While a 21-day theatrical experience might sound like a daunting task, Radix Theatre’s artistic producer Andrew Laurenson wants to reassure potential audiences that TBD: Liberation Through Hearing isn’t nearly as time-consuming as it might sound.
“We know we are asking a lot of our audience, so we’ve designed things to be manageable,” he says. “Most of it is delivered to you, and most of it is consists of very short engagements.”
What Laurenson is referring to are the daily interactions that are the basis of TBD, a title that takes its inspiration from the Tibetan Book of the Dead, the Buddhist guide to death and rebirth.
“The Tibetan Book of the Dead is read to a dead person for forty-nine days after their death, and is a guide through the afterlife,” explains Laurenson. “We’re taking that conceit, and asking our audience to imagine they have died, and now we are their guides through the afterlife.”
Careful to point out that the company is not trying to promote Buddhism or encouraging audiences to become Buddhist – he claims none of the 80 members of the Radix collective identify as Buddhist – it is all about exploring the themes presented in the Tibetan Book of the Dead.
“It explores the ideas of living without fear, not being afraid of death, living in the moment, letting go of attachment and possessions, and avoiding distraction,” he says.
With the Tibetan Book of the Dead broken into three parts, the Radix collective realized that it also played nicely into a structure they were familiar with: that of a three-act play.
“Act one is about death, act two is about becoming, and three is about rebirth,” says Laurenson.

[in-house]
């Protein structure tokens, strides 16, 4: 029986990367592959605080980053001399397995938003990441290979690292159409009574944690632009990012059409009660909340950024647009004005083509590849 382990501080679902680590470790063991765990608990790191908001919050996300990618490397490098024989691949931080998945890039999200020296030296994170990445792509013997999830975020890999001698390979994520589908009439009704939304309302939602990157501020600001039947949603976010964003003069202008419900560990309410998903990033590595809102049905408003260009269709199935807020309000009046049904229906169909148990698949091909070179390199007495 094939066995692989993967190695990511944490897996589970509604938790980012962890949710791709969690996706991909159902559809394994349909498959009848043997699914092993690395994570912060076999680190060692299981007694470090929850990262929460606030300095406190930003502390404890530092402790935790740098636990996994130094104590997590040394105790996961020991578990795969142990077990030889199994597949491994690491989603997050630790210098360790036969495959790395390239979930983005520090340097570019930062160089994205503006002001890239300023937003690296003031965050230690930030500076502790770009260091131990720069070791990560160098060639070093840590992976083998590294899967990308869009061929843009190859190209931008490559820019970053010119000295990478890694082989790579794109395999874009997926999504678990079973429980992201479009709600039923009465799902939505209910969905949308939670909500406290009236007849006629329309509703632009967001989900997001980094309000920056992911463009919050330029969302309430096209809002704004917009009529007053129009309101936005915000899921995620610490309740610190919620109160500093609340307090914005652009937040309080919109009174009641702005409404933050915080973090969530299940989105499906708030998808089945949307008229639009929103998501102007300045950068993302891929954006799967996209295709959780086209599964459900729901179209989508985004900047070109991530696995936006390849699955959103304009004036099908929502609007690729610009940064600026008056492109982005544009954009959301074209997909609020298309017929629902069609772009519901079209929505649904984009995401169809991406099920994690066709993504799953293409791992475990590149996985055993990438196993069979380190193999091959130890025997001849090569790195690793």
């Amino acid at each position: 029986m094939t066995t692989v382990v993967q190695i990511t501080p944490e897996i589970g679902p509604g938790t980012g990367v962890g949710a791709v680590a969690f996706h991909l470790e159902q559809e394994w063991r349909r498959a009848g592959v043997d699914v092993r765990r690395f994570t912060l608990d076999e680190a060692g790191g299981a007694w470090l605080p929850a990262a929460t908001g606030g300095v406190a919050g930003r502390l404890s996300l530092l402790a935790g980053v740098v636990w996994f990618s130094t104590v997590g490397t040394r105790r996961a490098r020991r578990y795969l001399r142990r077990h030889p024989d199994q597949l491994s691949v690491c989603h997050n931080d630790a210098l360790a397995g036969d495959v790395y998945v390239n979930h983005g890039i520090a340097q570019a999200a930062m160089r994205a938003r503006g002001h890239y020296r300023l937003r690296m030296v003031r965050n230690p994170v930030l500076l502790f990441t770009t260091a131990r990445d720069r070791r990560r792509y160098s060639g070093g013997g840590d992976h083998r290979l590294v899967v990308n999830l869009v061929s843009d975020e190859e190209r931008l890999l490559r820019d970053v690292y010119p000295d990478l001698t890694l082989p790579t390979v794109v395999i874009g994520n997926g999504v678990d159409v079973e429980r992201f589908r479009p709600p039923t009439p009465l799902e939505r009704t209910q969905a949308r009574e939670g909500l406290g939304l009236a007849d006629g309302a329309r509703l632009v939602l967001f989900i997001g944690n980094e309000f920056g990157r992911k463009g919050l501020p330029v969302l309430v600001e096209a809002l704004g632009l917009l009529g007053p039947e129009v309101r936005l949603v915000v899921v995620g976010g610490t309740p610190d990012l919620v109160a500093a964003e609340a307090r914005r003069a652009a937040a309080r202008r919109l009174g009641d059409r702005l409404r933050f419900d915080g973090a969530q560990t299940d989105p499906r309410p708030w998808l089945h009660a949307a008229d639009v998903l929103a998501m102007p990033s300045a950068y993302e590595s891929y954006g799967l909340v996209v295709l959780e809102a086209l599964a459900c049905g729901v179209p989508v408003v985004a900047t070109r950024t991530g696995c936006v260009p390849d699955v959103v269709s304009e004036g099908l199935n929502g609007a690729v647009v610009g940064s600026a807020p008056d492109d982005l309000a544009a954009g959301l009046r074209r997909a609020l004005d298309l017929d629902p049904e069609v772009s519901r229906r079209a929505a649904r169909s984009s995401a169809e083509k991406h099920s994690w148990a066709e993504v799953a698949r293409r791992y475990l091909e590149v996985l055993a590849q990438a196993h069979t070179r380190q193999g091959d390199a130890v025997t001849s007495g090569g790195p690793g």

Along with trying to dispel the myth about the time commitment, Laurenson and his team are also upfront about the themes that are explored, to ensure everyone is comfortable. In fact, the Radix Theatre website goes as far as posting a warning to potential participants that says “you must be mentally and emotionally stable enough to consider notions of death and dying”.
“There is also an introductory meeting for participants so they can meet all of us to see we are not crazy,” he says with a laugh.
Along with that first get-together, there are also three half hour group activities and a closing, but the vast majority of the show is pushed to participants through their smartphones, and through an app that will be used to track their whereabouts during the course of the three weeks.
“We locate them through their smartphone which allows us to find them in public, and we intervene in their lives briefly, and benevolently,” he says.
Emphasising the “benevolent” nature of these interactions, Laurenson says that during the testing of the concept, participants found themselves expressing both joy and excitement as they went through their lives and these small exchanges popped up.
“Our test audience was never quite sure if some things were part of the show or real-life,” he says. “It heightened their awareness of what was going on around them.”
Of course, in keeping with an attempt to be as unobtrusive as possible, many of the elements are preceded by a text message to ensure that the timing of any potential interaction is okay with participants.
“Once and a while we might knock on their door, or mail them something, or deliver a package to them,” he says. “We’ve done a lot of planning for each day. Sometimes it is just a text message with a link to a podcast and other days it might be an image or something else.”
Pushing the limits of what constitutes theatre since 1998, Radix has produced shows inside an IKEA store, at a wake, in a parking lot, and even at the crosswalk at Hamilton and Georgia Streets. With TDB though, we’re pretty sure it’s the first time they have asked its audiences to play dead.
TBD: Liberation Through Hearing plays out at various locations throughout Vancouver from October 25 to November 14. Visit http://radixtheatre.org for tickets and information.